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Ensure Call Center Availability During Disruptions

You’ve just launched a major direct marketing campaign. You’ve staffed your call center to handle the expected increase in calls. You’ve provided staff with training, scripts and the technology to handle the heavier volume. You’re ready.

Or are you?

What happens if the call center goes down?

What happens to all you’ve invested in the campaign?

What happens to the people you’ve targeted who now can’t reach you?

With so much on the line, it’s no wonder that call centers are emerging as a strategic function within an increasing number of organizations.

No longer purely viewed as a cost center, call centers today are often revenue-generating enterprises.

Numerous factors have converged to spur this change, among them changes in technology, the competitive landscape and customer perceptions.

Taken as a whole, these issues have now elevated the stature of the call center to a customer interaction center. In fact, according to research conducted by Gartner Group Inc., Stamford, CT, more than half of organizations reported that their call center and customer relationship management applications are among the five most critical applications within their organizations.

If your organization is part of this majority – where your call center operations are crucial to your ability to conduct business, generate revenue and ensure customer satisfaction – having a plan to deal with a disruption is essential.

A program to ensure call center availability should focus on three key steps:

o Conducting a business impact analysis. This entails identifying the impact a disruption would have on your operations, measuring both quantitative and qualitative losses. This includes determining a dollar amount that you would lose as a result of downtime as well as salary and other costs you would incur for having idle call center staff. Also, remember to factor in indirect costs such as dissatisfied customers and lost reputation. This analysis will help you establish accurate recovery time, or RTO, and recovery point, or RPO.

o Establishing a realistic RTO and RPO. RTO is the amount of downtime your organization can tolerate as a result of a disruption. RPO is the amount of data loss you can tolerate. The more critical the applications, the more stringent these objectives should be.

o Ensuring availability. With an understanding of what the impact of a disruption would be, and objectives established for how quickly you need to recover operations, the next step is establishing your strategy. You must ensure the availability of call center functional operations, the data and the network.

Ensuring availability of functional operations entails identifying a suitable place from which your agents can resume operations.

Questions that must be answered include:

Does the site have the space to house your agents and the appropriate equipment for them to perform their jobs?

Can the site quickly be established, and does it have the network, capacity and technical staff required to quickly resume operations?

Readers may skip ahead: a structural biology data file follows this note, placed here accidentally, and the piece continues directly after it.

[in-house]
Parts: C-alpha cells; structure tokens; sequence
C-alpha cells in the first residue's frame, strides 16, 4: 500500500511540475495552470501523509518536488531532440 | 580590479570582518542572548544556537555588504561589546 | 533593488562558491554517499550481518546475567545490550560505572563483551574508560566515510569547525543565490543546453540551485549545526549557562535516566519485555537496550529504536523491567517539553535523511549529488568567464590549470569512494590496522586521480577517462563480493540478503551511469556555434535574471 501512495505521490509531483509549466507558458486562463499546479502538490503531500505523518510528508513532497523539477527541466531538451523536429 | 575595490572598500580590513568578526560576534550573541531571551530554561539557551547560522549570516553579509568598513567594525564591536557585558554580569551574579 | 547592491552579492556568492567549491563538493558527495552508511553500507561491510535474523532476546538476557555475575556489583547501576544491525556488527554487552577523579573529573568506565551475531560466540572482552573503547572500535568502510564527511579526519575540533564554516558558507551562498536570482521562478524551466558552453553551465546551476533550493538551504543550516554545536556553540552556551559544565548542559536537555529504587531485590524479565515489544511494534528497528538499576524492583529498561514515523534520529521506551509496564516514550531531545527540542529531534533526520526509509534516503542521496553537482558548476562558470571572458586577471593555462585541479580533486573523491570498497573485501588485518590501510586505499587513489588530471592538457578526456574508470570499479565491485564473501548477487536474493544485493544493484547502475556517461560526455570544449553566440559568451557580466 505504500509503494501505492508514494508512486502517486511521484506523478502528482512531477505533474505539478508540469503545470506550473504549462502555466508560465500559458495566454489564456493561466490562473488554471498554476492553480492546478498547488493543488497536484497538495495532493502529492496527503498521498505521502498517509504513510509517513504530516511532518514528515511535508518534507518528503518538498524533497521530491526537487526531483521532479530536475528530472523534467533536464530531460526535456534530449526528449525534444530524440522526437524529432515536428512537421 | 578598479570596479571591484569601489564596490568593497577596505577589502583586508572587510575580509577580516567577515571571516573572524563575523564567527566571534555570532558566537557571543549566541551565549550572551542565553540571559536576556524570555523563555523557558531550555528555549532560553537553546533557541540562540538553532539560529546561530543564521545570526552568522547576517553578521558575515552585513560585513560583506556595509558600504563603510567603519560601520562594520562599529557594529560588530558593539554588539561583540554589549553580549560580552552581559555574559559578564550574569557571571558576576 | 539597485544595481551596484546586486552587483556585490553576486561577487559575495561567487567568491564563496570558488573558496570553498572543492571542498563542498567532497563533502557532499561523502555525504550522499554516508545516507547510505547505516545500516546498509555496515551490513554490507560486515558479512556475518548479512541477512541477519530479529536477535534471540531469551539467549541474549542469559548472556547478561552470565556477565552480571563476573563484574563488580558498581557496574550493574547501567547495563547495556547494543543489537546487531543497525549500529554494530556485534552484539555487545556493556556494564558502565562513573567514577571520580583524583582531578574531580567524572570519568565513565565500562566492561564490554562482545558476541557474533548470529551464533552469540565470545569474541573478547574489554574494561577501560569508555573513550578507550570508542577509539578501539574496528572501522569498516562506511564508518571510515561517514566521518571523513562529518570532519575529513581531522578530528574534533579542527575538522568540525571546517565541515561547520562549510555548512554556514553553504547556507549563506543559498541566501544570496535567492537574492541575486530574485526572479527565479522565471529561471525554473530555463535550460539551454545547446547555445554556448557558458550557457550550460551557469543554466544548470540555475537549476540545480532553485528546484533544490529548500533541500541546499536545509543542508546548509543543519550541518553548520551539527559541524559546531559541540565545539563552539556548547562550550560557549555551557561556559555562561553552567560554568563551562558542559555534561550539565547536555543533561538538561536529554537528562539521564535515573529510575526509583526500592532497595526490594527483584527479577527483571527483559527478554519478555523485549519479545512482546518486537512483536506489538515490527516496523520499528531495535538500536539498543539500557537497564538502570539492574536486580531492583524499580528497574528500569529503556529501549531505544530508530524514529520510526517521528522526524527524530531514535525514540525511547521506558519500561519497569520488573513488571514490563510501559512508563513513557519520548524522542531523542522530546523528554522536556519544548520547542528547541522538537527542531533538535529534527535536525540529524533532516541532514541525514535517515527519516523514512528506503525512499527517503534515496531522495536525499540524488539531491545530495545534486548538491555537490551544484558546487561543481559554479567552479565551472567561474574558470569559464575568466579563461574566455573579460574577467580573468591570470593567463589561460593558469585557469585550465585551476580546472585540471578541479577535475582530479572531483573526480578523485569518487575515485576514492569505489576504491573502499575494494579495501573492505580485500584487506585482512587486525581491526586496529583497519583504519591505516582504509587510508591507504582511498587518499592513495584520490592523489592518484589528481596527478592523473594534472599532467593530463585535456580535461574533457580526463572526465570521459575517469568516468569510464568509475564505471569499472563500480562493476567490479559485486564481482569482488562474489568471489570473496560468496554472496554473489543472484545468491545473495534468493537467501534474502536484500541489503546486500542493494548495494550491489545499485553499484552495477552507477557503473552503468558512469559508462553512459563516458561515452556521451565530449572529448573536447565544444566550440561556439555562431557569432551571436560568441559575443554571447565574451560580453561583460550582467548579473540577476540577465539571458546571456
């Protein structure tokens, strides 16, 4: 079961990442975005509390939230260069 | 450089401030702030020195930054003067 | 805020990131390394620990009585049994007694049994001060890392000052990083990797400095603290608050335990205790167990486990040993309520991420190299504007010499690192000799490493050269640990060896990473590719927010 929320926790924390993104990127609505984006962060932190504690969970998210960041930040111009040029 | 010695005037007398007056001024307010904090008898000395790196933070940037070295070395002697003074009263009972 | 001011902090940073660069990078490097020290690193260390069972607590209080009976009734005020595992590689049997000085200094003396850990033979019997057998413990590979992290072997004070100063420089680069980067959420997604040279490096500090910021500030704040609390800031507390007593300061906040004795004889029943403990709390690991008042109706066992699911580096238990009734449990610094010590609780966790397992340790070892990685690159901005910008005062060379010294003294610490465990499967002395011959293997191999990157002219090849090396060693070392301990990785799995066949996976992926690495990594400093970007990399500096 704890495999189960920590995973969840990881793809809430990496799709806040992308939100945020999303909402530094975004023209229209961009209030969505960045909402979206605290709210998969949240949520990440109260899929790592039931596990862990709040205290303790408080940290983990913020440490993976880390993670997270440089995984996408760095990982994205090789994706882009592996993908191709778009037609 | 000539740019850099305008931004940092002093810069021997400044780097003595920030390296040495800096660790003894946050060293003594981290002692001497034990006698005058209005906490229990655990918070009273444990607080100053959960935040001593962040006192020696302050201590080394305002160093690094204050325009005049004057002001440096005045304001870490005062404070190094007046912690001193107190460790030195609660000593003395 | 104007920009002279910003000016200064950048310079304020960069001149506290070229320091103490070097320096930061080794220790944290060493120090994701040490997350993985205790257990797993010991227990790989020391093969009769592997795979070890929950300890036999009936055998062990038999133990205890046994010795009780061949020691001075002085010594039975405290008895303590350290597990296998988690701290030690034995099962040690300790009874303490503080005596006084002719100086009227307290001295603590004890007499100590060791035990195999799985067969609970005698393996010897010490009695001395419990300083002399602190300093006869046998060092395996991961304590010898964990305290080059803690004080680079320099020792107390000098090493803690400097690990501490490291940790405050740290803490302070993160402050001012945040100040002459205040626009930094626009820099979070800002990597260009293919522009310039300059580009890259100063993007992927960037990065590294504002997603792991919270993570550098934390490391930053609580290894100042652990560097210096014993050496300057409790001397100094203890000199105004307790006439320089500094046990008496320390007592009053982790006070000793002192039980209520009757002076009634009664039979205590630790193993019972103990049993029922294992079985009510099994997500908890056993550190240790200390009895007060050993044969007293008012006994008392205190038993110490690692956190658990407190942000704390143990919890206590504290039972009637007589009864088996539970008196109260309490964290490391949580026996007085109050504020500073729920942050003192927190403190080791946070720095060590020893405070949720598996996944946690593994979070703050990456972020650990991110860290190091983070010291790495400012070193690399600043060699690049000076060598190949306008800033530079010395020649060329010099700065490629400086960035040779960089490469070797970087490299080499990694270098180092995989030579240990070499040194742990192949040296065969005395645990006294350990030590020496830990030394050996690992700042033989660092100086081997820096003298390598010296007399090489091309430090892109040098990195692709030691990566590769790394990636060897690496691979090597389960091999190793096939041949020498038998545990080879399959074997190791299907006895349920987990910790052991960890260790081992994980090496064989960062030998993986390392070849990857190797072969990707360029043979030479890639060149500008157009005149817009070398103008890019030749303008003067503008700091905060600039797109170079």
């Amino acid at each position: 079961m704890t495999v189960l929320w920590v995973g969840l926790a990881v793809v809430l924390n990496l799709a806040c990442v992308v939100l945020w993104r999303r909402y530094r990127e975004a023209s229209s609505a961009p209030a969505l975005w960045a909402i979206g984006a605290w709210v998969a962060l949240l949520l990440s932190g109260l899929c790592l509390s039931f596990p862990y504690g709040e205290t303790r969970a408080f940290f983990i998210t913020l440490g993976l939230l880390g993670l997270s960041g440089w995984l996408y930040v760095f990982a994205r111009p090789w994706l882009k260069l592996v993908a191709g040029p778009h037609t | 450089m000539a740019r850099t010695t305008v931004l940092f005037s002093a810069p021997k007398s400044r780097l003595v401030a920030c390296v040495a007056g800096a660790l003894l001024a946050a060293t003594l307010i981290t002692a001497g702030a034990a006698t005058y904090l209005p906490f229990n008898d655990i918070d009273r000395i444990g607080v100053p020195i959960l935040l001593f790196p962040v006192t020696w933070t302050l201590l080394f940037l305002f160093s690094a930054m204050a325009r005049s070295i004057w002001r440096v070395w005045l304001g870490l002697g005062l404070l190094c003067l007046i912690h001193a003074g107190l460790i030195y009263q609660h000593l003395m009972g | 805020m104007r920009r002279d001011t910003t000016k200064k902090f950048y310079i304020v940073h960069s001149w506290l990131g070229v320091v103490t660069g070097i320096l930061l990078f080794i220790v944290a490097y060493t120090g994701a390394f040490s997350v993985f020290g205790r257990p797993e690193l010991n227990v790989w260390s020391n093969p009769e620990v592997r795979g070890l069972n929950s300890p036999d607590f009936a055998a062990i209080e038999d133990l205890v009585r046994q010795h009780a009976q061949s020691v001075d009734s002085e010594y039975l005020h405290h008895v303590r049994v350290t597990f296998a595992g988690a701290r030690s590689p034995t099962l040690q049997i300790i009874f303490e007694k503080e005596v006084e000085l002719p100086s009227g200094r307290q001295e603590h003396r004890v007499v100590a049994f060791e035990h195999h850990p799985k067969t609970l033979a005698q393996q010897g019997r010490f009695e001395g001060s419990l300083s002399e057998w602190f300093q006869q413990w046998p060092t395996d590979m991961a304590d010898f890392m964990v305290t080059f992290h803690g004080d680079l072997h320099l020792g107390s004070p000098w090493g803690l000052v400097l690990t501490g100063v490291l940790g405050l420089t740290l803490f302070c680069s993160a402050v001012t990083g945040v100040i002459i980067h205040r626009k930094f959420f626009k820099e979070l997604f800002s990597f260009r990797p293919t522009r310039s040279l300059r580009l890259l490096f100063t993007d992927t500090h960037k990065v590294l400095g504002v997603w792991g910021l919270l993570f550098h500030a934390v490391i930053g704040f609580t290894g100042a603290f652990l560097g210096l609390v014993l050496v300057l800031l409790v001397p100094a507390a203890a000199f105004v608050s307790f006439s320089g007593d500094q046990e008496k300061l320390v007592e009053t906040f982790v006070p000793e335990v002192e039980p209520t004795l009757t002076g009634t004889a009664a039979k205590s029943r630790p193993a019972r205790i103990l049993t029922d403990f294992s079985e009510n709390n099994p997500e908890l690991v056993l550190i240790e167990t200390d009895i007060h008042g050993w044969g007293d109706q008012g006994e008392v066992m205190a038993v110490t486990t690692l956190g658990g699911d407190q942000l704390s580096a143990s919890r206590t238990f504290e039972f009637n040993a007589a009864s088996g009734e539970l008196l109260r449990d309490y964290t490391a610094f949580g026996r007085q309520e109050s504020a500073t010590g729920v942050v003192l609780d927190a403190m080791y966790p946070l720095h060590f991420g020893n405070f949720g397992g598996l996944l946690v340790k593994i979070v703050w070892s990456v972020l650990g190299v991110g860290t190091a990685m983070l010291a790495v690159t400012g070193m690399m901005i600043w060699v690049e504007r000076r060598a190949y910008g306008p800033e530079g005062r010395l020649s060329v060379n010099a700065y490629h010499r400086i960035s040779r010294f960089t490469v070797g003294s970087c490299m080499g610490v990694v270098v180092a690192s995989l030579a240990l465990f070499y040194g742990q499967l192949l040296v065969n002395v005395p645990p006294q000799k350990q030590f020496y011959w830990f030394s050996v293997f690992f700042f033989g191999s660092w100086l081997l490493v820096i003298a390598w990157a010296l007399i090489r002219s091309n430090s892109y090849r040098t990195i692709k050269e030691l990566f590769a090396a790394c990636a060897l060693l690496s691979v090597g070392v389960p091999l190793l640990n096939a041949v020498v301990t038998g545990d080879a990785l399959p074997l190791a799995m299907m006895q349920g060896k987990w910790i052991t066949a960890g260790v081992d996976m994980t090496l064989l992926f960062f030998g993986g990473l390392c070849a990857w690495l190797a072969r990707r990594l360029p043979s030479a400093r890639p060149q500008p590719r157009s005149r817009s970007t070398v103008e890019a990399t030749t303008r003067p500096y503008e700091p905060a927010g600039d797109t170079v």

Is the alternate site on a separate power grid and served by a separate central office than the call center?

In the call center environment, data availability generally focuses on different types of data.

The first is general database information, such as customer accounts, that typically exists on an organization’s data center servers. Your continuity program should include clear guidelines for connectivity to these servers from your alternate call center site.

The second type of data is the actual configurations on the interactive voice response and computer telephony integration systems.

Just as companies have procedures for backing up and storing data center information off site, similar precautions should be taken for the applications critical to their call centers.

In the event of a disaster, having backups of the IVR scripts, for example, is essential to restoring operations.

A third component of call center availability is the network. From the voice perspective, the most important aspect is putting a plan in place with your carrier ahead of time. Be certain you have the ability to reroute your toll-free service.

Also, make sure your local numbers can be remotely call forwarded. If you have neither access to your building nor remote call forwarding built in, most carriers will not forward your calls for you.

One of the most important questions is how to handle calls between the time a disruption occurs and the time your call center is back in operation at an alternate site.

For many companies, it’s simply intolerable for calls to go unanswered for even the time it takes to relocate agents to an alternate site.

Options that companies can consider include making arrangements to switch their IVR application to a service bureau, or placing a duplicate IVR server at the alternate loc

• Sioban McCarthy is product manager at Comdisco’s InTouchSM Solutions division, Rosemont, IL, which offers complete continuity services for companies’ customer interactive centers.

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